Who has the most industrious workforce?
The survey also asked respondents to rate theirs and other countries workforces on the trait of industriousness (meaning hard-working, innovative and constantly creating new ideas and products). Canadians consider their own nation the hardest working: more than four out of five respondents (83%) voted their workforce into the leading position. They judge China as the nation with the second hardest-working workforce (75%), followed by the United States (74%).
"As we've seen, Canadians are an optimistic people, imbued with a positive, can-do attitude - and they have faith in the commitment of their fellow workers," comments Boswell. ". Those Canadians who don't consider Canada an industrious nation might think about whether their own work environment is influencing this view - if they don't feel inspired by the attitude of their colleagues, it may be time to find better."
About the Survey
Surveying over 8,000 people in Canada, France, Germany, India, Netherlands, UK and US, this survey was conducted using GfK's GLOBOBUS, a monthly global omnibus study.
In Canada, the data was collected using computer assisted telephone interviews, using dual frame sample, to maximize participation and representativeness of respondents, including landline and cell phones. The total sample size for this study is 1,001.
GfK is one of the world's largest research companies, with more than 13,000 experts working to discover new insights into the way people live, think and shop, in over 100 markets, every day. GfK is constantly innovating and using the latest technologies and the smartest methodologies to give its clients the clearest understanding of the most important people in the world: their customers. In 2012, GfK's sales amounted to €1.51 billion. To find out more, visit www.gfk.com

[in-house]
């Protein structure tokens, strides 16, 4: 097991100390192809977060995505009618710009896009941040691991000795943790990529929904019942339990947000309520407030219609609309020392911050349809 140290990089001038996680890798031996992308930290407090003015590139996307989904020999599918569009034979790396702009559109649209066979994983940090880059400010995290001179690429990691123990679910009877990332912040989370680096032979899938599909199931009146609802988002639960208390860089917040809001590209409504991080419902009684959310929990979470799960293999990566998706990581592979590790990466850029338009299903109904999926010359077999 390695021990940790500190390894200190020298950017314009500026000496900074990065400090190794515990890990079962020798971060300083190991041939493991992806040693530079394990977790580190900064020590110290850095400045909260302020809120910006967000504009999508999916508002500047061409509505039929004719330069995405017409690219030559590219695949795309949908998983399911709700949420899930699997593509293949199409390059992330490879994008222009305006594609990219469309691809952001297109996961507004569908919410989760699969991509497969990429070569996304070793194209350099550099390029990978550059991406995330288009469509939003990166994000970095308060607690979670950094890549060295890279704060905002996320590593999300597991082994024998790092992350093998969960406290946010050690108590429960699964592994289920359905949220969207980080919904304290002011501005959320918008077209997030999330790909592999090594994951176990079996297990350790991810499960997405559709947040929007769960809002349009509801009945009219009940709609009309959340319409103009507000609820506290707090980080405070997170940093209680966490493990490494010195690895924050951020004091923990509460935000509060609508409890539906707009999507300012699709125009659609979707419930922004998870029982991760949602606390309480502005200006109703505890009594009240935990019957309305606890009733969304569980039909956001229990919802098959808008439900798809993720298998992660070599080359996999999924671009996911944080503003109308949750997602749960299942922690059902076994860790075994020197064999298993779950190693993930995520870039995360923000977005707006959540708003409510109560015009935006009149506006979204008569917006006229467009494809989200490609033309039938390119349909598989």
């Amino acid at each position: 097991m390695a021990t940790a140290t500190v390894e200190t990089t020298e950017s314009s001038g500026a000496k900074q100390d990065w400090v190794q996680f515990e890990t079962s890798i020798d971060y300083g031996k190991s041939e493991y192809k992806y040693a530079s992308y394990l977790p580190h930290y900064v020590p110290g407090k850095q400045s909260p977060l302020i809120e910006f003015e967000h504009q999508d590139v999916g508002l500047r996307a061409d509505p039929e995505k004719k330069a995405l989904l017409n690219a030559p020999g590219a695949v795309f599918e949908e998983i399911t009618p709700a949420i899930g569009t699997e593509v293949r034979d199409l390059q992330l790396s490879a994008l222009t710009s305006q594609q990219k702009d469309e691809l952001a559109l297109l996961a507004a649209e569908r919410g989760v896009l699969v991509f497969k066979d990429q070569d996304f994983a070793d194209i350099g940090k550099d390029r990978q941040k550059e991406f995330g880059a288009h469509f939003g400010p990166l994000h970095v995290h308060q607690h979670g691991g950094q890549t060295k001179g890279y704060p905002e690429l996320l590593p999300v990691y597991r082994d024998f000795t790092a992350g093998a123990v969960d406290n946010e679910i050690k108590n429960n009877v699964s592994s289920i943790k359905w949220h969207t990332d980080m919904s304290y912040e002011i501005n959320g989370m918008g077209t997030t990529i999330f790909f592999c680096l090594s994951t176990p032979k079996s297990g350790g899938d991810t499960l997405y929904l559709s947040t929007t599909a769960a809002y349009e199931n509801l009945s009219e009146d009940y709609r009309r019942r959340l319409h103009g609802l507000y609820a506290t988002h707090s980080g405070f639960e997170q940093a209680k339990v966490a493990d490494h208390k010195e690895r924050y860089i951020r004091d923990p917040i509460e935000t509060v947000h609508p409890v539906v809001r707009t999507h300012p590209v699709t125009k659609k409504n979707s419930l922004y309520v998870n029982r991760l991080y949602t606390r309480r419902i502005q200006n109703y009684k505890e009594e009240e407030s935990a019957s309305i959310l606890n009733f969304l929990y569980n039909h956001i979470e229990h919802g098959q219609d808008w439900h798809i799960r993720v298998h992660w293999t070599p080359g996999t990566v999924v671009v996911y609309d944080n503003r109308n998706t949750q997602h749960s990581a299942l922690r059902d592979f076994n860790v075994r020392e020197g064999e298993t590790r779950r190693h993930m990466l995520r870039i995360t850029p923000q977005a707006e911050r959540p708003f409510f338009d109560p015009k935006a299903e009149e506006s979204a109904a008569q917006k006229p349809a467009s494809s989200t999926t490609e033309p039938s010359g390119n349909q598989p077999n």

GfK Public Affairs & Corporate Communications is a division of GfK. The group specializes in customized public affairs and public opinion polling, media and corporate communications research, and corporate reputation measurement in the US and globally, in addition to delivering a broad range of customized research studies.
About Monster Worldwide
Monster Worldwide, Inc. (NYSE:MWW), is the global leader in successfully connecting job opportunities and people. Monster uses the world's most advanced technology to help people Find Better, matching job seekers to opportunities via digital, social and mobile solutions including monster.ca®, and employers to the best talent using a vast array of products and services. As an Internet pioneer, more than 200 million people have registered on the Monster Worldwide network. Today, with operations in more than 40 countries, Monster provides the broadest, most sophisticated job seeking, career management, recruitment and talent management capabilities globally. For more information, visit monster.ca.